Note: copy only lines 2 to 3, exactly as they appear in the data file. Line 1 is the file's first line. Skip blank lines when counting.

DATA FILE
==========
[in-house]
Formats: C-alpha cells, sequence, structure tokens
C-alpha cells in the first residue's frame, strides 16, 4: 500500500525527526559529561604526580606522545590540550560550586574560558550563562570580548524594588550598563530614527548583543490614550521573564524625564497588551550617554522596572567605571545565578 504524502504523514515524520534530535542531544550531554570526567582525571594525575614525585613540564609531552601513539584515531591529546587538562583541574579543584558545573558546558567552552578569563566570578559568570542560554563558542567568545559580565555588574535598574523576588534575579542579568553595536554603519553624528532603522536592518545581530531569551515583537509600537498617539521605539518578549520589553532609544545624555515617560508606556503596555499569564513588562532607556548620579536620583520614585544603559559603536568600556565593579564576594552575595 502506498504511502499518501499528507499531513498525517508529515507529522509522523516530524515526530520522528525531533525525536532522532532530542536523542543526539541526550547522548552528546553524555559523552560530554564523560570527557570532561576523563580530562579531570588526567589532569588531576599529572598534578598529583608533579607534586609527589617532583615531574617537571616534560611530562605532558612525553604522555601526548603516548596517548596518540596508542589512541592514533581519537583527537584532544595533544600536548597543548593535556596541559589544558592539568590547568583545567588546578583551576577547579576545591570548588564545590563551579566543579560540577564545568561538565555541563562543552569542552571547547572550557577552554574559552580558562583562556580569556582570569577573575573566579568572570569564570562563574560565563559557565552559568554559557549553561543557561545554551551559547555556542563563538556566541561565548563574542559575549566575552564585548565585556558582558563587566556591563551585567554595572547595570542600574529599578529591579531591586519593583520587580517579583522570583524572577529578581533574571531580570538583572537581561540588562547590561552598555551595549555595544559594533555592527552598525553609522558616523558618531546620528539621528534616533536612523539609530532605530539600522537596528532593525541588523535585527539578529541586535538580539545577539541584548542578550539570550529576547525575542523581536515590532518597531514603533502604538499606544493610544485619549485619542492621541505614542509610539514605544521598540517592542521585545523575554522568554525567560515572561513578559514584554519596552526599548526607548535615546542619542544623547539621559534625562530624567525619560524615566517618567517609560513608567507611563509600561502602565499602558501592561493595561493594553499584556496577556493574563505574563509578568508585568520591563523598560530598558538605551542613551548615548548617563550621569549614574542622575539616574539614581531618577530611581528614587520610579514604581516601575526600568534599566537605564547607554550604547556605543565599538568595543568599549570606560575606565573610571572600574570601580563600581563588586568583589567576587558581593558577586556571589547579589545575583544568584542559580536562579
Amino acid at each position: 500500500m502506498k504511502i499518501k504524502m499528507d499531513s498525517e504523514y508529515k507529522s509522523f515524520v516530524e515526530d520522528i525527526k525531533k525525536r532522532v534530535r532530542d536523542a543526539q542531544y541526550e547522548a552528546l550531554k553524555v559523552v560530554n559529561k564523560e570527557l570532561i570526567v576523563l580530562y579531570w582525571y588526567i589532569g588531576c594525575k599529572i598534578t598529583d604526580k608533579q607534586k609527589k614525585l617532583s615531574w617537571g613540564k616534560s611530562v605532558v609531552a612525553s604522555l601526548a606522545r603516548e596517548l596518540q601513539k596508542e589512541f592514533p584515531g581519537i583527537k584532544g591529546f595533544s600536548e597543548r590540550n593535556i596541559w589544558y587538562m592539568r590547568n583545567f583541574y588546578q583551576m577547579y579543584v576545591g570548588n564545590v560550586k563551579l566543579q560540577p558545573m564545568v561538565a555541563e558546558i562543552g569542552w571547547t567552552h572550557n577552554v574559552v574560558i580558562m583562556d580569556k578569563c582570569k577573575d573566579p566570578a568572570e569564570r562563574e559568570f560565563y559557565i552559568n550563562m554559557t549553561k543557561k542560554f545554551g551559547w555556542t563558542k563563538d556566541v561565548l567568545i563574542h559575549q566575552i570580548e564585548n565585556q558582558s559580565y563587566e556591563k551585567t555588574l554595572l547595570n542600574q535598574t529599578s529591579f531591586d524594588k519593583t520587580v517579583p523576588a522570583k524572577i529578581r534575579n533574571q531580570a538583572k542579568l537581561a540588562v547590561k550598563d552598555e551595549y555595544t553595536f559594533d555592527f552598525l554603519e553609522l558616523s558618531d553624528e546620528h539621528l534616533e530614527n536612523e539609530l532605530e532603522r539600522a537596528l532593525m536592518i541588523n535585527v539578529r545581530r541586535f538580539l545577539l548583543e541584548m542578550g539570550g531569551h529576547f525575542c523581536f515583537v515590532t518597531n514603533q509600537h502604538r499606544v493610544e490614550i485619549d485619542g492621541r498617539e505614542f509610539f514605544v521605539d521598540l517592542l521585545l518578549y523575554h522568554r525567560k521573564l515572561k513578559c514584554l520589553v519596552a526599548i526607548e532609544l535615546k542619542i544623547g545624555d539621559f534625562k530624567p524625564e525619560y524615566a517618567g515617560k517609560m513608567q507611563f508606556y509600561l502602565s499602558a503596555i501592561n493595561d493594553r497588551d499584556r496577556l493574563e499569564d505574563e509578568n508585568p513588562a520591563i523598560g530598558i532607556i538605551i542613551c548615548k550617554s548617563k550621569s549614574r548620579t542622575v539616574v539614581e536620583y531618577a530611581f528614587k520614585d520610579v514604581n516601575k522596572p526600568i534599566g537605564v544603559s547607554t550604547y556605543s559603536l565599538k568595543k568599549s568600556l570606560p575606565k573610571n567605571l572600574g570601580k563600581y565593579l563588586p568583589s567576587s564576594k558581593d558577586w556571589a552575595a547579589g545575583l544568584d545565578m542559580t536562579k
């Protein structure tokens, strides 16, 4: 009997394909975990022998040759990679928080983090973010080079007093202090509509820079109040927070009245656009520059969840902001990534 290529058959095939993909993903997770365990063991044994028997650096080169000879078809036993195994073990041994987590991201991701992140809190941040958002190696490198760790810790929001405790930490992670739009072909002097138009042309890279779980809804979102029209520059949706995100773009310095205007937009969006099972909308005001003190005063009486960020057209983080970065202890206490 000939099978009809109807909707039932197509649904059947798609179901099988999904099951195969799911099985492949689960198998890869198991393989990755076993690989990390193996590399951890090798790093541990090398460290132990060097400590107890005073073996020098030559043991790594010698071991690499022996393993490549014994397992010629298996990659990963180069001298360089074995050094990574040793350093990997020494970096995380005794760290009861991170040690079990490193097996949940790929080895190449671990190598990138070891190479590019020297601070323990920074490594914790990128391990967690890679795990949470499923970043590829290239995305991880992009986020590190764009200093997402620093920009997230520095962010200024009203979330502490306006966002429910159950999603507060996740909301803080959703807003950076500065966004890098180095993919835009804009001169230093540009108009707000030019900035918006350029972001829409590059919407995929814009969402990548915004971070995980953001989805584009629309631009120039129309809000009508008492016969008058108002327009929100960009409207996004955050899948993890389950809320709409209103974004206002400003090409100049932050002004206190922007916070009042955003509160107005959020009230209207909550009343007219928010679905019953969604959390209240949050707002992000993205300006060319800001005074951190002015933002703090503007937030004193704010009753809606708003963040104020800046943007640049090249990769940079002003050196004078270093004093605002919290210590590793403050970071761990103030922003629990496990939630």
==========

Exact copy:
Formats: C-alpha cells, sequence, structure tokens
C-alpha cells in the first residue's frame, strides 16, 4: 500500500525527526559529561604526580606522545590540550560550586574560558550563562570580548524594588550598563530614527548583543490614550521573564524625564497588551550617554522596572567605571545565578 504524502504523514515524520534530535542531544550531554570526567582525571594525575614525585613540564609531552601513539584515531591529546587538562583541574579543584558545573558546558567552552578569563566570578559568570542560554563558542567568545559580565555588574535598574523576588534575579542579568553595536554603519553624528532603522536592518545581530531569551515583537509600537498617539521605539518578549520589553532609544545624555515617560508606556503596555499569564513588562532607556548620579536620583520614585544603559559603536568600556565593579564576594552575595 502506498504511502499518501499528507499531513498525517508529515507529522509522523516530524515526530520522528525531533525525536532522532532530542536523542543526539541526550547522548552528546553524555559523552560530554564523560570527557570532561576523563580530562579531570588526567589532569588531576599529572598534578598529583608533579607534586609527589617532583615531574617537571616534560611530562605532558612525553604522555601526548603516548596517548596518540596508542589512541592514533581519537583527537584532544595533544600536548597543548593535556596541559589544558592539568590547568583545567588546578583551576577547579576545591570548588564545590563551579566543579560540577564545568561538565555541563562543552569542552571547547572550557577552554574559552580558562583562556580569556582570569577573575573566579568572570569564570562563574560565563559557565552559568554559557549553561543557561545554551551559547555556542563563538556566541561565548563574542559575549566575552564585548565585556558582558563587566556591563551585567554595572547595570542600574529599578529591579531591586519593583520587580517579583522570583524572577529578581533574571531580570538583572537581561540588562547590561552598555551595549555595544559594533555592527552598525553609522558616523558618531546620528539621528534616533536612523539609530532605530539600522537596528532593525541588523535585527539578529541586535538580539545577539541584548542578550539570550529576547525575542523581536515590532518597531514603533502604538499606544493610544485619549485619542492621541505614542509610539514605544521598540517592542521585545523575554522568554525567560515572561513578559514584554519596552526599548526607548535615546542619542544623547539621559534625562530624567525619560524615566517618567517609560513608567507611563509600561502602565499602558501592561493595561493594553499584556496577556493574563505574563509578568508585568520591563523598560530598558538605551542613551548615548548617563550621569549614574542622575539616574539614581531618577530611581528614587520610579514604581516601575526600568534599566537605564547607554550604547556605543565599538568595543568599549570606560575606565573610571572600574570601580563600581563588586568583589567576587558581593558577586556571589547579589545575583544568584542559580536562579